Virtual contest is a way to take part in past contest, as close as possible to participation on time. It is supported only ICPC mode for virtual contests.
If you've seen these problems, a virtual contest is not for you - solve these problems in the archive.
If you just want to solve some problem from a contest, a virtual contest is not for you - solve this problem in the archive.
Never use someone else's code, read the tutorials or communicate with other person during a virtual contest.

No tag edit access

D. Two Strings Swaps

time limit per test

2 secondsmemory limit per test

256 megabytesinput

standard inputoutput

standard outputYou are given two strings $$$a$$$ and $$$b$$$ consisting of lowercase English letters, both of length $$$n$$$. The characters of both strings have indices from $$$1$$$ to $$$n$$$, inclusive.

You are allowed to do the following changes:

- Choose any index $$$i$$$ ($$$1 \le i \le n$$$) and swap characters $$$a_i$$$ and $$$b_i$$$;
- Choose any index $$$i$$$ ($$$1 \le i \le n$$$) and swap characters $$$a_i$$$ and $$$a_{n - i + 1}$$$;
- Choose any index $$$i$$$ ($$$1 \le i \le n$$$) and swap characters $$$b_i$$$ and $$$b_{n - i + 1}$$$.

Note that if $$$n$$$ is odd, you are formally allowed to swap $$$a_{\lceil\frac{n}{2}\rceil}$$$ with $$$a_{\lceil\frac{n}{2}\rceil}$$$ (and the same with the string $$$b$$$) but this move is useless. Also you can swap two equal characters but this operation is useless as well.

You have to make these strings equal by applying any number of changes described above, in any order. But it is obvious that it may be impossible to make two strings equal by these swaps.

In one preprocess move you can replace a character in $$$a$$$ with another character. In other words, in a single preprocess move you can choose any index $$$i$$$ ($$$1 \le i \le n$$$), any character $$$c$$$ and set $$$a_i := c$$$.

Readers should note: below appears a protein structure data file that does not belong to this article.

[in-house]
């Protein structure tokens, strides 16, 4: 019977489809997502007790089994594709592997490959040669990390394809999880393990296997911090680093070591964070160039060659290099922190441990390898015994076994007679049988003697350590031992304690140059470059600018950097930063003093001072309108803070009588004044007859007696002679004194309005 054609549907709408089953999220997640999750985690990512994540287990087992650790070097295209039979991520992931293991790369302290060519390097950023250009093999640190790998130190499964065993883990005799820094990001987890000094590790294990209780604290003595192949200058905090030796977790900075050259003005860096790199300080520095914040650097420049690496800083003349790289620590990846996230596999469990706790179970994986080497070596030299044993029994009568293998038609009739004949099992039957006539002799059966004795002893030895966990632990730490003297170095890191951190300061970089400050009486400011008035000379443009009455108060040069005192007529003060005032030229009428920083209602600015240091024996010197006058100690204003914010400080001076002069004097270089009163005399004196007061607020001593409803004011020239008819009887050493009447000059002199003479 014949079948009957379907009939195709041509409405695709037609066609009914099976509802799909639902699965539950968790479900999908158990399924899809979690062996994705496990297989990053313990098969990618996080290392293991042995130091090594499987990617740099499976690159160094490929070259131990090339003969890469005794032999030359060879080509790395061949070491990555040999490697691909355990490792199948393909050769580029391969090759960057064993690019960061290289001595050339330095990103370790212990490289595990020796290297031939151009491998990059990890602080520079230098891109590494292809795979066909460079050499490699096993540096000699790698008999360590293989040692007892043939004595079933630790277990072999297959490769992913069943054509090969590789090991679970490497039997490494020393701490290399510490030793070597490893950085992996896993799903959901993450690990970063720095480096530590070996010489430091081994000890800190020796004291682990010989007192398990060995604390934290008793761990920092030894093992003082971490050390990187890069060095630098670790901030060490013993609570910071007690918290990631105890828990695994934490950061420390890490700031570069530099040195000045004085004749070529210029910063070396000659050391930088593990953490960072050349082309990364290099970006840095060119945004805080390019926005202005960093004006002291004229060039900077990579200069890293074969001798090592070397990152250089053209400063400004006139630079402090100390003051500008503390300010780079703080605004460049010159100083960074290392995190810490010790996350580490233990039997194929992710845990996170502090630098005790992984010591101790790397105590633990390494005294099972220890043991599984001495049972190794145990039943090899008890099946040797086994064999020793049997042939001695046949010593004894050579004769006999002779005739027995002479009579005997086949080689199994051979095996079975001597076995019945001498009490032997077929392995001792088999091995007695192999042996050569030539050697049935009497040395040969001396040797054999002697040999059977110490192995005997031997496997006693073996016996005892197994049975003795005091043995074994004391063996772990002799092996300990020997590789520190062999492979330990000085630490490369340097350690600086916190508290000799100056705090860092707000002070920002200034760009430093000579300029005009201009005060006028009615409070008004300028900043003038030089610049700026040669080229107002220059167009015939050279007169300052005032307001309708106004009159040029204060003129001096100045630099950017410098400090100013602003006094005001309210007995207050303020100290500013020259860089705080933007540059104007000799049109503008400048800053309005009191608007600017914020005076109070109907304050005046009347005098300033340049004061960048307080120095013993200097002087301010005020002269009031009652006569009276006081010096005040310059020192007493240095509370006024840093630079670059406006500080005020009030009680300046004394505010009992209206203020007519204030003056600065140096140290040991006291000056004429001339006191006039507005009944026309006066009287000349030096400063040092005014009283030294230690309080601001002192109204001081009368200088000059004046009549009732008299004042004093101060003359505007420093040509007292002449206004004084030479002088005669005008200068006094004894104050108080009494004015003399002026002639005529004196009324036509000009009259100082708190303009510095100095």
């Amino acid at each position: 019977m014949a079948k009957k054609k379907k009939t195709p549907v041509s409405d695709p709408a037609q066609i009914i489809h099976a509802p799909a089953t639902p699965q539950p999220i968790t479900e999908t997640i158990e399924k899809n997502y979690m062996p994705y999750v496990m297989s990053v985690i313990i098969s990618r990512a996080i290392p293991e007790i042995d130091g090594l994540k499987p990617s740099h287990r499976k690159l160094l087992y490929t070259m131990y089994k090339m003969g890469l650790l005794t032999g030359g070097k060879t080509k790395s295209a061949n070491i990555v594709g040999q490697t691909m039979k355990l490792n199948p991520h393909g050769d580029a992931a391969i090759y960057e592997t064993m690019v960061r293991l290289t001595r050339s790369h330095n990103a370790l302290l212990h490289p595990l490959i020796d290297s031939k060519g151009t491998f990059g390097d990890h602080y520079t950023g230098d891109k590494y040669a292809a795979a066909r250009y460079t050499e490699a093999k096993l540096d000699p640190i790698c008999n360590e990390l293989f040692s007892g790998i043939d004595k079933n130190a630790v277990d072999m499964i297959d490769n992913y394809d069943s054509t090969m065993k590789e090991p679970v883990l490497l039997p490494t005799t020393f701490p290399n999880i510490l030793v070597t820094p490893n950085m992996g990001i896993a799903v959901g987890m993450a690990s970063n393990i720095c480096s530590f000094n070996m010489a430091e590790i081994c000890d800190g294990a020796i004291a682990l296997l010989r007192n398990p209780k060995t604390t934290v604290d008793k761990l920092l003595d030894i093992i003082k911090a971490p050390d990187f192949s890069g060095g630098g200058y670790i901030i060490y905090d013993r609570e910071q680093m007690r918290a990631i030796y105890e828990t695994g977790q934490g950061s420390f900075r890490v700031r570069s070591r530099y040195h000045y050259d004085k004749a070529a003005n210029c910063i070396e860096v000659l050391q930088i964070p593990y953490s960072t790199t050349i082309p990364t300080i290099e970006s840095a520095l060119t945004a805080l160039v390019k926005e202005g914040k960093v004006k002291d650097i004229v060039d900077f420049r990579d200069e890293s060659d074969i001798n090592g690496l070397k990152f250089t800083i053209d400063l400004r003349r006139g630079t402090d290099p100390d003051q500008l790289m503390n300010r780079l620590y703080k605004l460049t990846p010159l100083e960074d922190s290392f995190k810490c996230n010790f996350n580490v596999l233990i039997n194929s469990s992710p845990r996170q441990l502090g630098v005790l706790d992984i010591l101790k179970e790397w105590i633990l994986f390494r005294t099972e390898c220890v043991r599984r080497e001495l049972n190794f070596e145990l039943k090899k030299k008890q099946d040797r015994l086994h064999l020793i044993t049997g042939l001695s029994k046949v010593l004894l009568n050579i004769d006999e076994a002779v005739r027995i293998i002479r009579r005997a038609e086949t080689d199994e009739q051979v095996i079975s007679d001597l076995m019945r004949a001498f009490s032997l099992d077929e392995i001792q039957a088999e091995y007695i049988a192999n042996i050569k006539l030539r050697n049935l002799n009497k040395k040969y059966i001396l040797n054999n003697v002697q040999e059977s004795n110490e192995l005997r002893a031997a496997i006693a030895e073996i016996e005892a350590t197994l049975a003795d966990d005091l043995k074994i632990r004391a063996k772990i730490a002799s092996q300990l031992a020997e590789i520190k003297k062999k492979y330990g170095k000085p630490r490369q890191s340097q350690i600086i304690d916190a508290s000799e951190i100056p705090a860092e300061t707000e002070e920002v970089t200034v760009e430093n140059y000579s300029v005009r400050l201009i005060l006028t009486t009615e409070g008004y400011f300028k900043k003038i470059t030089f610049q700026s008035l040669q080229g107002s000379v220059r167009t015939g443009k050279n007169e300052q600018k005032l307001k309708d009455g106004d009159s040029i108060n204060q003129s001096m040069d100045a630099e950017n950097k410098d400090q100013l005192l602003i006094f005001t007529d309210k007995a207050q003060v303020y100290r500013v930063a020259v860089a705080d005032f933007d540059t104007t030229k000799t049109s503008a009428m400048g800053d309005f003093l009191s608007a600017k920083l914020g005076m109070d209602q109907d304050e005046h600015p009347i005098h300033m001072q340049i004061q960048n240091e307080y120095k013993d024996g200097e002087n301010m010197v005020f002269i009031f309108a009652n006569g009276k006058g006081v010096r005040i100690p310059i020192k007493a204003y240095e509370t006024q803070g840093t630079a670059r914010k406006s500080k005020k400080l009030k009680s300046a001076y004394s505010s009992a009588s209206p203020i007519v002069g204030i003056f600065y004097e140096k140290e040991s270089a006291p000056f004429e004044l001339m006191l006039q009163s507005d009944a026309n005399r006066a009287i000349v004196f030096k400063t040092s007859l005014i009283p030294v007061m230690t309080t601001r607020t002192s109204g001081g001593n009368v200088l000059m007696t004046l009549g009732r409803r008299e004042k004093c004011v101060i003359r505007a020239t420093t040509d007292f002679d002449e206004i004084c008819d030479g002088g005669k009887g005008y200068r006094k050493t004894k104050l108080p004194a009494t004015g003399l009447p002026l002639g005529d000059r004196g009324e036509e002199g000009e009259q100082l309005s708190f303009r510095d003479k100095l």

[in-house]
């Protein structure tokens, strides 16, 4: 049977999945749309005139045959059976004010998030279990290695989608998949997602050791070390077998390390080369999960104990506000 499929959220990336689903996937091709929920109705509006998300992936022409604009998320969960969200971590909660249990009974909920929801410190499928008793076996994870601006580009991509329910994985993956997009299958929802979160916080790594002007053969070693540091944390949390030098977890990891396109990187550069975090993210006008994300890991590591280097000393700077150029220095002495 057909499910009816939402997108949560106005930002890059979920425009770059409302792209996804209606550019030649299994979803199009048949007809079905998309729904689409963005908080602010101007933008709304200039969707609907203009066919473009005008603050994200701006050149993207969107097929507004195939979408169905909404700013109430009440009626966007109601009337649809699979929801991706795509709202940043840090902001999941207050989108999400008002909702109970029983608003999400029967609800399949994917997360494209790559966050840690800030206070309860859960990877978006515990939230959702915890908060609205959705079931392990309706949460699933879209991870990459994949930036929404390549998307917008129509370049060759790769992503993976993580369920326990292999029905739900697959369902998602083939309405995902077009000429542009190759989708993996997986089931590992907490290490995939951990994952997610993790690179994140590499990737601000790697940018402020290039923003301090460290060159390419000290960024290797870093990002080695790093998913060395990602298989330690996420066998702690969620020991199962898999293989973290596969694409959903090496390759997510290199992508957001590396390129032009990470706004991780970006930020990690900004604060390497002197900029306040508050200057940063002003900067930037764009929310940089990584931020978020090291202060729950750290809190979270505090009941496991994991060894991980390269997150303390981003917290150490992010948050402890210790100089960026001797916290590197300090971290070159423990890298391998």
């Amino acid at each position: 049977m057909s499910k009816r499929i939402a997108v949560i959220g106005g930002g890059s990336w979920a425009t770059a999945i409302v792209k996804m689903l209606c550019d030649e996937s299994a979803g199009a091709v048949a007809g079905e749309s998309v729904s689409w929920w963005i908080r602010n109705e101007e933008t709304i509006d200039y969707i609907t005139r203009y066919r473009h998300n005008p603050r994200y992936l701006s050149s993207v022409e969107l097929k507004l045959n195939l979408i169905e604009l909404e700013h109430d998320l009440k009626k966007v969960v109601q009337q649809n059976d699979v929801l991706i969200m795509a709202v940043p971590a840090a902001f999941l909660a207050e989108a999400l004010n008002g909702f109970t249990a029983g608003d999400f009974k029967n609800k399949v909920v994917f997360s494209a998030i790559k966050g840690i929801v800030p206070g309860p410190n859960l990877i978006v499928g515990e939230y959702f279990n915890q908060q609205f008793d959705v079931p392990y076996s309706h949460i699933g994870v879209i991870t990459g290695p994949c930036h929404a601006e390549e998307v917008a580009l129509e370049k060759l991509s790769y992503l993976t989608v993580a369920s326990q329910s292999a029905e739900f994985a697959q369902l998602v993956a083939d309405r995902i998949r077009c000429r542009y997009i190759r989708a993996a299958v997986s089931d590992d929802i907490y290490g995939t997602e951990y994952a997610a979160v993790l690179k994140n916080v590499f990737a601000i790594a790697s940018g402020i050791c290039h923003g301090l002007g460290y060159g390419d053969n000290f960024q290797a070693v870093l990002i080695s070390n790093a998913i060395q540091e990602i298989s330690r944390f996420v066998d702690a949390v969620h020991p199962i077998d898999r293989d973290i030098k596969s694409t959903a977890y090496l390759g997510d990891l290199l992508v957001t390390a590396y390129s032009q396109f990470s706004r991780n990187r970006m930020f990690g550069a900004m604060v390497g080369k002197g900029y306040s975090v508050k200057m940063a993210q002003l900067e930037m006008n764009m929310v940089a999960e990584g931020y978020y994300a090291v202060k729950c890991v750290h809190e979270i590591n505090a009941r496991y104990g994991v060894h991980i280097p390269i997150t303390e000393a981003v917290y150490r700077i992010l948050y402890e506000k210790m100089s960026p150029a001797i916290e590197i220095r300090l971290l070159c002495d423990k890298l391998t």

Your task is to find the minimum number of preprocess moves to apply in such a way that after them you can make strings $$$a$$$ and $$$b$$$ equal by applying some number of changes described in the list above.

Note that the number of changes you make after the preprocess moves does not matter. Also note that you cannot apply preprocess moves to the string $$$b$$$ or make any preprocess moves after the first change is made.

Input

The first line of the input contains one integer $$$n$$$ ($$$1 \le n \le 10^5$$$) — the length of strings $$$a$$$ and $$$b$$$.

The second line contains the string $$$a$$$ consisting of exactly $$$n$$$ lowercase English letters.

The third line contains the string $$$b$$$ consisting of exactly $$$n$$$ lowercase English letters.

Output

Print a single integer — the minimum number of preprocess moves to apply before changes, so that it is possible to make the string $$$a$$$ equal to string $$$b$$$ with a sequence of changes from the list above.

Examples

Input

7

abacaba

bacabaa

Output

4

Input

5

zcabd

dbacz

Output

0

Note

In the first example preprocess moves are as follows: $$$a_1 := $$$'b', $$$a_3 := $$$'c', $$$a_4 := $$$'a' and $$$a_5:=$$$'b'. Afterwards, $$$a = $$$"bbcabba". Then we can obtain equal strings by the following sequence of changes: $$$swap(a_2, b_2)$$$ and $$$swap(a_2, a_6)$$$. There is no way to use fewer than $$$4$$$ preprocess moves before a sequence of changes to make string equal, so the answer in this example is $$$4$$$.

In the second example no preprocess moves are required. We can use the following sequence of changes to make $$$a$$$ and $$$b$$$ equal: $$$swap(b_1, b_5)$$$, $$$swap(a_2, a_4)$$$.

Codeforces (c) Copyright 2010-2019 Mike Mirzayanov

The only programming contests Web 2.0 platform

Server time: Oct/18/2019 18:07:53 (f2).

Desktop version, switch to mobile version.

Supported by

User lists

Name |
---|